And if death is not our end, and if there is actually a purpose toward which we are moving, then all things leading toward that purpose is full of meaning and is well worth our time.

That is precisely why the resurrection of Jesus Christ is so important for humanity… because it gives us hope and assurance that, while we were powerless against death, only God has the power to defeat it.  Therefore life, not death, is the purpose toward which we are moving and everything we do to that end is valuable.

That is the very foundation of faith.  It is the belief that God is working toward the renewal of all things, and by virtue of asking God to be the active and present center of our lives,  we begin participating in that renewal right now.  It is a life that looks like Jesus in everything we do.

And it is that reality, God’s power and victory over death demonstrated in Jesus Christ, which is the pinnacle of human happiness and joy… because life prevails and gives us meaning and purpose today.

Family and friends and relationships all matter.
Parties and celebrations and having friends over for dinner is a foretaste of how life will be one day.
Art and music and creativity is a reflection of what we were made to do and what we will continue to do at the renewal of all things.
Sunsets and mountains and shooting stars are a present glimpse of new creation when death is finally exhausted.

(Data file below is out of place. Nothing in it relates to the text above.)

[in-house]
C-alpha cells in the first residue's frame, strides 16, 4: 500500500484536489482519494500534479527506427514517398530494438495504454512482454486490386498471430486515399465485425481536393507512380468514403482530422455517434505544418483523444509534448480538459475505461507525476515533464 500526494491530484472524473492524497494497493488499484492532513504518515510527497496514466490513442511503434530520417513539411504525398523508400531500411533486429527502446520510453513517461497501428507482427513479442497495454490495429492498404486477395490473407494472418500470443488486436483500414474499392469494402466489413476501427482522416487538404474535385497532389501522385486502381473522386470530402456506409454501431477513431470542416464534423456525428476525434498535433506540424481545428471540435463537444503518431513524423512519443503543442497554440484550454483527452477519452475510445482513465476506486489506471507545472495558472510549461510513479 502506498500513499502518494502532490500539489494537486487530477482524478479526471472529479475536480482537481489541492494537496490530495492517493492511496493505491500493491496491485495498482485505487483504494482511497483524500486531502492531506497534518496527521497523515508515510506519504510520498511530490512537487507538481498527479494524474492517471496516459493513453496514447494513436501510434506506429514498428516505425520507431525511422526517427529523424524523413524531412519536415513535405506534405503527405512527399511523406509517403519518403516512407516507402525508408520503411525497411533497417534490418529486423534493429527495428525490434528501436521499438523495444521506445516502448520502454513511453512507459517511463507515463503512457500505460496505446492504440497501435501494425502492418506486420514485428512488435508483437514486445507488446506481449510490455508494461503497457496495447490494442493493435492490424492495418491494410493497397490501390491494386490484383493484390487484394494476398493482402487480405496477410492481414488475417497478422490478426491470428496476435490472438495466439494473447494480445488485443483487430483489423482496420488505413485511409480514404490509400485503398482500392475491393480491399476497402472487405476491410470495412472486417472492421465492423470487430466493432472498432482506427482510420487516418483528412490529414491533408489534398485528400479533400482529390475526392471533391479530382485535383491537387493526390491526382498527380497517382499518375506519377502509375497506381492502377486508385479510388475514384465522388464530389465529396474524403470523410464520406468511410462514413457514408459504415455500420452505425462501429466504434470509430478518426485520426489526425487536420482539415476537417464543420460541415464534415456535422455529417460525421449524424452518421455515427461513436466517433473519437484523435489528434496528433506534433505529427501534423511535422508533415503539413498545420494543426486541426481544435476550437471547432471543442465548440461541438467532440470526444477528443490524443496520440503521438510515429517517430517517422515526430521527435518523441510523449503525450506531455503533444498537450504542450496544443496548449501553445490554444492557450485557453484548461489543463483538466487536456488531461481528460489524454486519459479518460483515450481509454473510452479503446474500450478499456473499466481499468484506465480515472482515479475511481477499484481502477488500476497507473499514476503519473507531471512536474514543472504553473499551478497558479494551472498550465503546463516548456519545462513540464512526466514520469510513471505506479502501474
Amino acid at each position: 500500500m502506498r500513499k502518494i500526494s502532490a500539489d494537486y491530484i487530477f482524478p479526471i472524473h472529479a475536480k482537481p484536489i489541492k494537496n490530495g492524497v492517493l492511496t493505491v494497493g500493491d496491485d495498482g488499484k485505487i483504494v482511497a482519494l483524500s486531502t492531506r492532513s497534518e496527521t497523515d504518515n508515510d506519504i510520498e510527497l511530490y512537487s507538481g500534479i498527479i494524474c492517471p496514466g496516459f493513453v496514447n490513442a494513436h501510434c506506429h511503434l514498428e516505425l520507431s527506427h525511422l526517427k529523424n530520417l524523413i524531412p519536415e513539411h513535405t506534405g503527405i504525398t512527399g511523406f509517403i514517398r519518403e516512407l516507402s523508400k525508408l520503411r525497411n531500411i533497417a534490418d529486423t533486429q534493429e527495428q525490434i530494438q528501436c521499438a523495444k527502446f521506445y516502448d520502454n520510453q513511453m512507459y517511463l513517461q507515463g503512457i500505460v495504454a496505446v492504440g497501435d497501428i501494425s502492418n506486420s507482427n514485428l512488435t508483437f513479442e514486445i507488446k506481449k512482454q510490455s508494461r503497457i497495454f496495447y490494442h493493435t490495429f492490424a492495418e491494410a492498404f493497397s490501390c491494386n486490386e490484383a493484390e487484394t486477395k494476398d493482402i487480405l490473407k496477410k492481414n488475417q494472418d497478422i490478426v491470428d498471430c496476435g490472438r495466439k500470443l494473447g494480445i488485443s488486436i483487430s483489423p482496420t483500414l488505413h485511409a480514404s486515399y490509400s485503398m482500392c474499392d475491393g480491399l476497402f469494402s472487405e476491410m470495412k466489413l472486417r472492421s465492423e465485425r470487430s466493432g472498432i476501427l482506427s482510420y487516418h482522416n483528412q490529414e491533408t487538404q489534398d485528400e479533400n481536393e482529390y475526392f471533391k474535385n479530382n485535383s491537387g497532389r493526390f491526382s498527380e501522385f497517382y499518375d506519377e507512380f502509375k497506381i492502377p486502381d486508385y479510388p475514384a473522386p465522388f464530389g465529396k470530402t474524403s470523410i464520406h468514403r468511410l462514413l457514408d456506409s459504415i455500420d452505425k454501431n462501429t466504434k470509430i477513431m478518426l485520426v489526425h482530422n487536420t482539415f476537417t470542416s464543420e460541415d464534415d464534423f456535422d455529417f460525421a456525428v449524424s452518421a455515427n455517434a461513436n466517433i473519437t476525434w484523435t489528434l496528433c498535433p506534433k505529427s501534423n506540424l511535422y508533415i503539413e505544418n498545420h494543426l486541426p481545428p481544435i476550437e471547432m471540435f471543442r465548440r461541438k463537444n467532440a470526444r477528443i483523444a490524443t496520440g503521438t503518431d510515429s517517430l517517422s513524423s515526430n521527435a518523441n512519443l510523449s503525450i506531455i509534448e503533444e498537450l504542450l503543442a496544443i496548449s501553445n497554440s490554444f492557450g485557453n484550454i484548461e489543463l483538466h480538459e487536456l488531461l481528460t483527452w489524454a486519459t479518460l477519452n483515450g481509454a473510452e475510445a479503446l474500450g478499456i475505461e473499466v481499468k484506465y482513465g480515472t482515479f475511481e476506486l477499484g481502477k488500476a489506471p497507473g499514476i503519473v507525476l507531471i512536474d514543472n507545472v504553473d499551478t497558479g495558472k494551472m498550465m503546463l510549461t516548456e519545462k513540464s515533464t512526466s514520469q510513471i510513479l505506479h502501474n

And yes, the smell of breakfast in the morning and sitting on front porches in the summer with everyone we love is just the beginning of how good life will be when Christ returns.

No more pain. No more tears. No more death. No more decay.

So live and breathe and act each day as if it matters, like it has some sort of importance or significance… because it does!

For in Christ’s resurrection… all things are made new…. even and especially you.

The World Would Be a Better Place If We All Died

I was watching a reality television show last night in which the contestant, who had been stranded on an island all by herself said, “Being in solitude for ten days makes you realize what things you really value.”

This was a very insightful and introspective comment.

All too often we become attached to and dependent upon so many inconsequential and non-life giving things that we lose sight of or take for granted those things that are of the utmost value and have the most meaning in our lives.